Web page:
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On tour: Eight unusual guided visits to discover more about Belgium
Tell me lies
In the age of misinformation, here’s a tour that rises to the challenge. This completely made-up two-hour guided walk of the Belgian capital promises to take you to all the usual spots, including the Manneken Pis and the Grand Place, and give you not a single accurate fact about them. Conceived by Kamiel De Bruyne, a TV producer behind Sorry voor alles, the popular hidden camera show, Ceci n’est pas Bruxelles offers “historical fabrications galore” to show you a version of Brussels that doesn’t exist. Chocolate, beer and a waffle are included. Just don’t believe a word De Bruyne tells you. Seriously. €17/person.
Dubbed the “ugliest city in the world” by the readers of Volkskrant, Charleroi was once ruled by coal mines and steelworks, but today the industry is all but dead. Join local artist Nicolas Buissart on a five-hour exploration of abandoned metro stations, defunct factories and the most depressing street in Belgium, with stops by the house of serial killer Marc Dutroux and the canal where Rene Magritte’s mother committed suicide. By focusing on the bizarre and the disturbing, Buissart is trying to put his home town back on the tourist map, and the tour has attracted visitors from all over Europe. A word of warning: Buissart drives you around in his van, but the dilapidated vehicle has no seats, let alone seatbelts. €25/ person.
On the waterfront
Bruges may be the Venice of the North, but Brussels has a waterway of its own. Hoping to attract more people to the city’s waterside, the enthusiasts behind Brussels by Water have teamed up with a river tour operator to offer cruises along the Senne canal. During the two-hour ride, you’ll see how the banks are being transformed into a mix of skyscrapers, yacht clubs, housing projects, cafes and bars. In the evening,
take the cruise towards Vilvoorde and relax on deck with an aperitif and snacks, as the guide tells you about the history of the area. Fancy a longer ride? River Tours organises cruises between Antwerp and Brussels that begin with a guided walk of either city. Cost varies according to tour.
Mechelen is praised for its openness to migrants – two years ago it even asked the government to send more refugees its way – but there were times when the city experienced darker days. A solemn statute in the middle of Ontvoeringsplein, north of the centre, honours the thousands of forced labourers who were taken to Germany during World War One. The nearby Kazerne Dossin Memorial research centre has been doing commendable work documenting the city’s 25,000 Holocaust victims; an award-winning museum on the persecution of Jews and Roma in Belgium opened on the site in 2012. A guided walk explores these and many other episodes in Mechelen’s history, and puts the city’s astonishing social transformation into context. €75/group.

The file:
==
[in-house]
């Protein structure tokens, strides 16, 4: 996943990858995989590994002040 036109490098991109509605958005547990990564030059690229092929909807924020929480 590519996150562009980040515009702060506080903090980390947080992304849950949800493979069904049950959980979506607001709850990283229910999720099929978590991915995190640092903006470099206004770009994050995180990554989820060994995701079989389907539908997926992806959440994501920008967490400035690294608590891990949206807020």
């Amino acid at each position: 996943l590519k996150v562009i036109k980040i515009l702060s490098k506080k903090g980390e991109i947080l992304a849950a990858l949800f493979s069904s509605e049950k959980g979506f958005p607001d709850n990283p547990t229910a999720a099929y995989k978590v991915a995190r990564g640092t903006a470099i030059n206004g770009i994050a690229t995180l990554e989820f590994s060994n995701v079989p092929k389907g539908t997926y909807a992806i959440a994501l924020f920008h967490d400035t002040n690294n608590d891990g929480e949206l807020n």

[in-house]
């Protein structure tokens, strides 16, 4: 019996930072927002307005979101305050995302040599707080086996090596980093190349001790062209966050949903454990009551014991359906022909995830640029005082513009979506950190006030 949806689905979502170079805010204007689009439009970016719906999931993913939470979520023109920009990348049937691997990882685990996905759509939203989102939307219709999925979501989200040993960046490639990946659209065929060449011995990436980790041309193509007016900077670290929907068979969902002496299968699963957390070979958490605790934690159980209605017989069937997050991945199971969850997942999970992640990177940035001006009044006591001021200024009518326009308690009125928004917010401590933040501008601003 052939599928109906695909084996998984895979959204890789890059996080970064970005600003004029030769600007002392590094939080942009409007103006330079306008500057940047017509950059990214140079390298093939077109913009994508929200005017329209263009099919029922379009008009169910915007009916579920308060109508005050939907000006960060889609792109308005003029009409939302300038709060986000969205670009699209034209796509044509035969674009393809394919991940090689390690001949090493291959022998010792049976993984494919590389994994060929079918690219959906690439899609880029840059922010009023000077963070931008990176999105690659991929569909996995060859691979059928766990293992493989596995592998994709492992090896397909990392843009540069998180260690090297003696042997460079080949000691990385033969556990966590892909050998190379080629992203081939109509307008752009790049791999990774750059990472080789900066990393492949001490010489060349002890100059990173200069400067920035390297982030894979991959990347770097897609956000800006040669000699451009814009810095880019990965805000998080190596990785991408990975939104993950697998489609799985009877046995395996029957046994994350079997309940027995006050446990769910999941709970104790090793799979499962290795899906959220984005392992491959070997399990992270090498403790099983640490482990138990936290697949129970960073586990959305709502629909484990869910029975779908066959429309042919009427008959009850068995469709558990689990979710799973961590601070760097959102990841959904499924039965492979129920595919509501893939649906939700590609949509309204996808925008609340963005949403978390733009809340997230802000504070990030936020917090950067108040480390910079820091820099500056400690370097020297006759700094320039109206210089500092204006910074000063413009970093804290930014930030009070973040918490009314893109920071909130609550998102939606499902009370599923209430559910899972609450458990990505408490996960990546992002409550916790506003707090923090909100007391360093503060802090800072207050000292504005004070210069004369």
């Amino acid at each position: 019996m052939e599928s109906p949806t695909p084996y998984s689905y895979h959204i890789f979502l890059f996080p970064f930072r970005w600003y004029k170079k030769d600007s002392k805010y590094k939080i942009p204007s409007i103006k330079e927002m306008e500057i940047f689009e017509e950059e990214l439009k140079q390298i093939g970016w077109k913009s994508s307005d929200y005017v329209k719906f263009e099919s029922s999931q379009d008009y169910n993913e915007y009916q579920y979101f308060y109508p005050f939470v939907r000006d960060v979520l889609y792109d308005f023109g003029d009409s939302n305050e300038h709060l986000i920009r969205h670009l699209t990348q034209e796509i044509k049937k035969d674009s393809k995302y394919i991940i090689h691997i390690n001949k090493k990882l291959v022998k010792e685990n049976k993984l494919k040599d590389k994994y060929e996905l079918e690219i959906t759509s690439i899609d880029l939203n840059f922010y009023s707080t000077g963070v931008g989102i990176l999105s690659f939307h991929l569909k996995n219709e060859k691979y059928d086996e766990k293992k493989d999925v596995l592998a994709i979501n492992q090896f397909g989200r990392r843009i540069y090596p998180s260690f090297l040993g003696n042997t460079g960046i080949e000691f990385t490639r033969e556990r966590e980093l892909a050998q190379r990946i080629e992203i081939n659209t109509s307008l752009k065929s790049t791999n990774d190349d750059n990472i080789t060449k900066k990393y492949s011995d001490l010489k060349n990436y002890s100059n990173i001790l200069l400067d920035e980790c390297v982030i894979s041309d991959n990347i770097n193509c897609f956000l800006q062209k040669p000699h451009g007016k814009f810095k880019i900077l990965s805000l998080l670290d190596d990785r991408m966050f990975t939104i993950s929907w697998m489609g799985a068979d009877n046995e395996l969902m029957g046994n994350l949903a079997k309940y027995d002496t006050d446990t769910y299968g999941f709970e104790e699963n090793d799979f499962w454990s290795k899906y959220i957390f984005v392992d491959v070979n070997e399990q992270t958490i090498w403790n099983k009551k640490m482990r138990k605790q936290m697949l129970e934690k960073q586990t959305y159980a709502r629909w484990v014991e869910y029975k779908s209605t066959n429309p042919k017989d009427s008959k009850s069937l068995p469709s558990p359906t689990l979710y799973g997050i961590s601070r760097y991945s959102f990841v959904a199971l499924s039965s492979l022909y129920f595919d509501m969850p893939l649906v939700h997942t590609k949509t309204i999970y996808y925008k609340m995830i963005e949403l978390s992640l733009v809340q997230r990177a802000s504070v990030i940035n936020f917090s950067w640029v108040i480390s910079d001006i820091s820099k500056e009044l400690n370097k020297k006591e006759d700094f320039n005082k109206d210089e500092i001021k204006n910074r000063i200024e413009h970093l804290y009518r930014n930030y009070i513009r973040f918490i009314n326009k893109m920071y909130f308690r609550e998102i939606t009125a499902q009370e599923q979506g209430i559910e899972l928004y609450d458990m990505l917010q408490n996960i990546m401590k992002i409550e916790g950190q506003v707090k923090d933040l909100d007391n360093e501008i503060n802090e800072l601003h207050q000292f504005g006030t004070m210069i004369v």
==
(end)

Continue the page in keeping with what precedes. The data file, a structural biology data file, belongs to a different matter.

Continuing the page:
What better way to indulge in Belgian beer than a glass at a time on board a vintage bus from the 1960s? The journey takes about three hours, with visits to the city centre, Anderlecht, Schaerbeek and the EU quarter. At each stop, you get to try a beer from a local microbrewery, while the guide tells you about the neighbourhood’s history. €45/person (€40 in a group).
Not for the squeamish
Rumour has it that kebab shops in Brussels used to sell hamburgers made of mealworms. Forget the run-of-the-mill walks around the historic centre, this guided tour is all about the lesser-known mysteries and legends that form the modern folklore of the Belgian capital. Your guide, Aurore Van de Winkel, takes you through the darker narratives of the city – from the frightening and disgusting to the funny and unexpected – and explains how and why these legends are formed. It’s the Brussels you won’t find in a guidebook. Not recommended for the squeamish, or children under 12. €12/person.
The walls can talk
With street art becoming an increasingly accepted form of art, Antwerp’s walls have become a living gallery. Tim Marschang, who goes by the name Tim Streetantwerpenaar, started a series of guided walks last year to showcase the changing face of his city. The two-hour crawl begins at Berchem station, where a local artist used nearly 800 square metres of wall as his personal canvas, and ends in the industrial Krugerstraat, the site of an annual festival that brings together street artists from all over the world. Marschang has also created an online map that charts the most interesting sights and an app, should you choose to go it alone. €12/person.
Molenbeek doesn’t get the best press these days, but there’s more to it than meets the eye. Explore a different side of the neighbourhood at speed, with a jog organised by the non-profit City Runs. Each run is about 11 to 13km, but inexperienced joggers are welcome as well. The guide makes frequent stops to tell you about the different aspects of Molenbeek’s history, including its castle, city gardens and the canal district. You’ll also learn about the changes taking place in this vibrant, up-and-coming neighbourhood. Organised daily, but reserve at least 48 hours in advance. €24/person.